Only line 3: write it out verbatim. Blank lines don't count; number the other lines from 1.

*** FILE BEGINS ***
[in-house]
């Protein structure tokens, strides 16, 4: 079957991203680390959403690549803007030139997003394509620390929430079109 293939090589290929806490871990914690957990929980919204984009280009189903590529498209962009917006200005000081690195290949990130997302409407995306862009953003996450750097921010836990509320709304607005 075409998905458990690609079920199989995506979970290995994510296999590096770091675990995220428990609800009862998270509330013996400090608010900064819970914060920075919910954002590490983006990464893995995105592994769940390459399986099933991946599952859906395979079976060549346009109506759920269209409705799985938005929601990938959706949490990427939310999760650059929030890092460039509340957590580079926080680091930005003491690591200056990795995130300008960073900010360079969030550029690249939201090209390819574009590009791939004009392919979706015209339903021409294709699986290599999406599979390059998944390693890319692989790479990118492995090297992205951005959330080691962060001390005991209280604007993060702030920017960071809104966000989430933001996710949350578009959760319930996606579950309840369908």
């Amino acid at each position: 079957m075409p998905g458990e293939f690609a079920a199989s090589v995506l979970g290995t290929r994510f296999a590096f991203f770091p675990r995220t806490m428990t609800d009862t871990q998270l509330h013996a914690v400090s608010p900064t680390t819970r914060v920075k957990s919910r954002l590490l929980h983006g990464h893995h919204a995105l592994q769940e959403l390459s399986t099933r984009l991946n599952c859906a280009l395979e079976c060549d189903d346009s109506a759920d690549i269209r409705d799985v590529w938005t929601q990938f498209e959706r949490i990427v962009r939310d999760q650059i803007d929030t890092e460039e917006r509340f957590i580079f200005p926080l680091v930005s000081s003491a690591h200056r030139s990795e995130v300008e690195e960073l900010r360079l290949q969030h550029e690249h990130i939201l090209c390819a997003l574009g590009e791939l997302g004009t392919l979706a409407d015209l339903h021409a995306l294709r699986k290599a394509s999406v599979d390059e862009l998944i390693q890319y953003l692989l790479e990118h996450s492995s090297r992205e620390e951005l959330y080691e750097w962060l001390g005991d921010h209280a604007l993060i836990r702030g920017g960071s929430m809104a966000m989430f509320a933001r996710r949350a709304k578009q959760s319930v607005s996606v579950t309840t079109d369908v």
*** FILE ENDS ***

């Amino acid at each position: 079957m075409p998905g458990e293939f690609a079920a199989s090589v995506l979970g290995t290929r994510f296999a590096f991203f770091p675990r995220t806490m428990t609800d009862t871990q998270l509330h013996a914690v400090s608010p900064t680390t819970r914060v920075k957990s919910r954002l590490l929980h983006g990464h893995h919204a995105l592994q769940e959403l390459s399986t099933r984009l991946n599952c859906a280009l395979e079976c060549d189903d346009s109506a759920d690549i269209r409705d799985v590529w938005t929601q990938f498209e959706r949490i990427v962009r939310d999760q650059i803007d929030t890092e460039e917006r509340f957590i580079f200005p926080l680091v930005s000081s003491a690591h200056r030139s990795e995130v300008e690195e960073l900010r360079l290949q969030h550029e690249h990130i939201l090209c390819a997003l574009g590009e791939l997302g004009t392919l979706a409407d015209l339903h021409a995306l294709r699986k290599a394509s999406v599979d390059e862009l998944i390693q890319y953003l692989l790479e990118h996450s492995s090297r992205e620390e951005l959330y080691e750097w962060l001390g005991d921010h209280a604007l993060i836990r702030g920017g960071s929430m809104a966000m989430f509320a933001r996710r949350a709304k578009q959760s319930v607005s996606v579950t309840t079109d369908v």